Welcome! This blog follows the building, cultivating, and harvesting of the Lakewood Elementary schoolyard garden in St. Petersburg, Florida. Since January 2009, the Edible Peace Patch Project has been developing innovative community-oriented food system and nutrition educational programs in south St. Petersburg, Florida. Lakewood Elementary is the 1st school to participate in our Garden Education Program!
This morning we asked what students remembered about the previous lesson. "Don't pick the veggies!" they cried out earnestly, nearly in unison and echoing each other. Good enough. We continued with this week's lesson about endemic plants as we meandered through the outskirts of the garden, home to many of the native plants (as described eloquently in Monday and Tuesdays blog posts). Today, before we could quite complete the lesson, most of the class had wandered off, distracted by the beauty of the sunflowers (we can't blame them, they were tiny last they had seen). Now, the stalks towered over them, flowers as big as their faces. Some sunflowers had beetles buried in them, as one student noted. Though a bit skiddish being anywhere near the bees, they appreciate them very much and understand the good that they do. From afar, some students call the bees their cousins, recounting tales of having worked with them, pollinating and protecting the queen (they're now retired). The bumble bee we saw today was deemed their grandmother. Some students traipsed through the garden, curious to find out the name of each plant (again), pushing aside leaves to find the ceramic signs or asking us. While one student munched down on raw dill with delight, another spat it out, still smiling. One student asked to wear my sunglasses. I gave them with the condition that she pass them on in a few moments and that she tell the person she gives them to to pass them on in a few moments, and so on. We were so proud to see how well they shared! After choosing out leaves from the native plants, the students made leaf rubbings with colored pencils and crayons. Because we were all so well behaved today, we got treated to cucumber slices! Some students diligently picked out the seeds (without being asked, mind you) one by one to lay out in the sun and save. We also took out the sidewalk chalk to draw garden related pictures (and names and hop-scotch).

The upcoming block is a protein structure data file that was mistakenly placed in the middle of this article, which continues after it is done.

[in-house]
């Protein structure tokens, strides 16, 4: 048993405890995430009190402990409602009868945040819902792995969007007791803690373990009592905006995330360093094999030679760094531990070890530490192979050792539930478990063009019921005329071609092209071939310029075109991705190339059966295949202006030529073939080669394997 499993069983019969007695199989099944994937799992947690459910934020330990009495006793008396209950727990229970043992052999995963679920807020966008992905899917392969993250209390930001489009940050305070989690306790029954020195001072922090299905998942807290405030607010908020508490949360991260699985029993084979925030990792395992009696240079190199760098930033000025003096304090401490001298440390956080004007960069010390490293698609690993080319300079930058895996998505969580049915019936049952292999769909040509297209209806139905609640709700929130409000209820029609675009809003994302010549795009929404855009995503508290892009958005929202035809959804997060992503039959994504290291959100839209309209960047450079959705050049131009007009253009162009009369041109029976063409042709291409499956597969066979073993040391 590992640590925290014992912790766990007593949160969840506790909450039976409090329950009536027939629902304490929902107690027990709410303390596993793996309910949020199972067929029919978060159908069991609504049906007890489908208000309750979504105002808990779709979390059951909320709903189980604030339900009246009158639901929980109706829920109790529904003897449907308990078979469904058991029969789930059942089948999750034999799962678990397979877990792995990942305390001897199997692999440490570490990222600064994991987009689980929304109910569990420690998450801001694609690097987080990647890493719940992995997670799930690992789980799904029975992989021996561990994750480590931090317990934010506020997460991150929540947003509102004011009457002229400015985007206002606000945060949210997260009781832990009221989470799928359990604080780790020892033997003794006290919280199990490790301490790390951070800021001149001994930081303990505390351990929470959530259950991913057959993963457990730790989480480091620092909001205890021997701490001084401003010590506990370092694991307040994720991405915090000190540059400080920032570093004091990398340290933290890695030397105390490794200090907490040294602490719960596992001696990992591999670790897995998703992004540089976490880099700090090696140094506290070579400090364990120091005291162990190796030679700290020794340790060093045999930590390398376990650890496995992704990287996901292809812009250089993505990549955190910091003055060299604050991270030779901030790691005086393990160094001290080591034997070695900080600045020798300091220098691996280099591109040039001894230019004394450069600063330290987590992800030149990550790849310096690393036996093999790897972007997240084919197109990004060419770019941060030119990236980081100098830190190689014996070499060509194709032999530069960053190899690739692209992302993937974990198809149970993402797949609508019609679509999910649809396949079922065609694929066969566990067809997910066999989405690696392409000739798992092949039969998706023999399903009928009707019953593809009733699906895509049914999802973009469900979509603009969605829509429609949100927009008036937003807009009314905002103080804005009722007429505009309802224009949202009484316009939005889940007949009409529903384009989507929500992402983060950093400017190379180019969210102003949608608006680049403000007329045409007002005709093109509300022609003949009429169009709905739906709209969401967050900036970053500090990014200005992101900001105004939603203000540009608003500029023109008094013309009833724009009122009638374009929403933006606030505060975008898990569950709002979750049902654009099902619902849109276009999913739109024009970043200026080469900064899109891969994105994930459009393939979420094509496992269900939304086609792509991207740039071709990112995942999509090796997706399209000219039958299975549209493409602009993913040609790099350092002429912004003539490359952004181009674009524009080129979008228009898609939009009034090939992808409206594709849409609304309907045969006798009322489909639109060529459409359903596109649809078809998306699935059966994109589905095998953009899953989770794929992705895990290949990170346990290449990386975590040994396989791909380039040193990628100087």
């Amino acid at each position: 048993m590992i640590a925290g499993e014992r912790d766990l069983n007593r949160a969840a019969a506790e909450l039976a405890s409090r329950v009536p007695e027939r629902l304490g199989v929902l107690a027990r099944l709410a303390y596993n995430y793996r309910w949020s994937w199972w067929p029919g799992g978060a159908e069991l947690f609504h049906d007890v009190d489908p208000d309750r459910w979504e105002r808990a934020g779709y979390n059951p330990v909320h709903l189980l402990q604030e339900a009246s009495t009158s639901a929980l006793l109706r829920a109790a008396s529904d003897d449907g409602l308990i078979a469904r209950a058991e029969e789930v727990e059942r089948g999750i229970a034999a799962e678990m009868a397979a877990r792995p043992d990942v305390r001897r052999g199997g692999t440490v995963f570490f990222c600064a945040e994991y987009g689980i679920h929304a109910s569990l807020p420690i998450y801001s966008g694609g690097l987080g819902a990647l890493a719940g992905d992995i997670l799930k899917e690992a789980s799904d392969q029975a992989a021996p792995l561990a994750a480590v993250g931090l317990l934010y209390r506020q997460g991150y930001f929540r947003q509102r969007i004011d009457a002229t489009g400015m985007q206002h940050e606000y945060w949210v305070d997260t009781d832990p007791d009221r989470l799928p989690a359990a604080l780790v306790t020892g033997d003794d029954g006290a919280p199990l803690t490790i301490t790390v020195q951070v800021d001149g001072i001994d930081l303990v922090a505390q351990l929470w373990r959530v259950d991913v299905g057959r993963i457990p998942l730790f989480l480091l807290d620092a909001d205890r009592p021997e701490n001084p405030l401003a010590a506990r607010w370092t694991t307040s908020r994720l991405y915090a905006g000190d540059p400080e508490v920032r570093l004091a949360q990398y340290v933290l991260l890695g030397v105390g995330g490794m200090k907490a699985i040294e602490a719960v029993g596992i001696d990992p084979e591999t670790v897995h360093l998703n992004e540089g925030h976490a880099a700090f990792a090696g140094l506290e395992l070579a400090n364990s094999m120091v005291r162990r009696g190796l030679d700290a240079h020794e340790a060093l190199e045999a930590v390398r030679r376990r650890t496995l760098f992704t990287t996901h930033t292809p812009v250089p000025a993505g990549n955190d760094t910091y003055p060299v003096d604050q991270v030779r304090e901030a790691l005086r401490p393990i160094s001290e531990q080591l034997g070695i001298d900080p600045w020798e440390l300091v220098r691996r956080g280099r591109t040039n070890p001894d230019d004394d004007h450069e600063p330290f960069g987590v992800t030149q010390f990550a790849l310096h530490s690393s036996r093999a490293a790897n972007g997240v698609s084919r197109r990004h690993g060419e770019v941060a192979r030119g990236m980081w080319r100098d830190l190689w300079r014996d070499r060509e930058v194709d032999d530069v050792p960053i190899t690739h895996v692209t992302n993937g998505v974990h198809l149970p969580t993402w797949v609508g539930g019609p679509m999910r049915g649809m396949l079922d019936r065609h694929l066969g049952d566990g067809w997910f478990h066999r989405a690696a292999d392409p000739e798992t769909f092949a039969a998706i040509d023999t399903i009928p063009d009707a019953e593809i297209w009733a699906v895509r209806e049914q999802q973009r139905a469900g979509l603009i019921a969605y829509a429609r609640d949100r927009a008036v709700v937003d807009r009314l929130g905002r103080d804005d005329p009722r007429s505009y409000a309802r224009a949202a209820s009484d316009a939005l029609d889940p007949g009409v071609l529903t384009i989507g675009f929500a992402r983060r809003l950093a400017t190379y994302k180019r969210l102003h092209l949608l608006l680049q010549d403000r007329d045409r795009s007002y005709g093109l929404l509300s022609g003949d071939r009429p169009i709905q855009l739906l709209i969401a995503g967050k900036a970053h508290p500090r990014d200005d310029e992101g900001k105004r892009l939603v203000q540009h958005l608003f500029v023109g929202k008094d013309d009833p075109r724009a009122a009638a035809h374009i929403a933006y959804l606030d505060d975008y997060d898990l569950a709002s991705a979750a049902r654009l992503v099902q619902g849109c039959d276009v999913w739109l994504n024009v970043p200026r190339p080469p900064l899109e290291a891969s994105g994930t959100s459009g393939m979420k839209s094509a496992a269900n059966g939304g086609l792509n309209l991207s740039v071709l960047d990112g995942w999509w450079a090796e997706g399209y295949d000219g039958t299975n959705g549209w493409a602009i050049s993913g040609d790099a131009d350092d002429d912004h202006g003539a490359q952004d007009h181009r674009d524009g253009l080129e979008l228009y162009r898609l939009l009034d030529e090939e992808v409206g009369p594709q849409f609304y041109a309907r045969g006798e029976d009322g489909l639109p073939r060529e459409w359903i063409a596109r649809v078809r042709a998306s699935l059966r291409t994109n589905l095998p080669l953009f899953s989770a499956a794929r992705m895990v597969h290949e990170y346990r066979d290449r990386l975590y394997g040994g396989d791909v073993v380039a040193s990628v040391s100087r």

We've recently learned that students respond beautifully to song, especially the "put it in the compost" riff.
Weave Peace and Plant Seeds,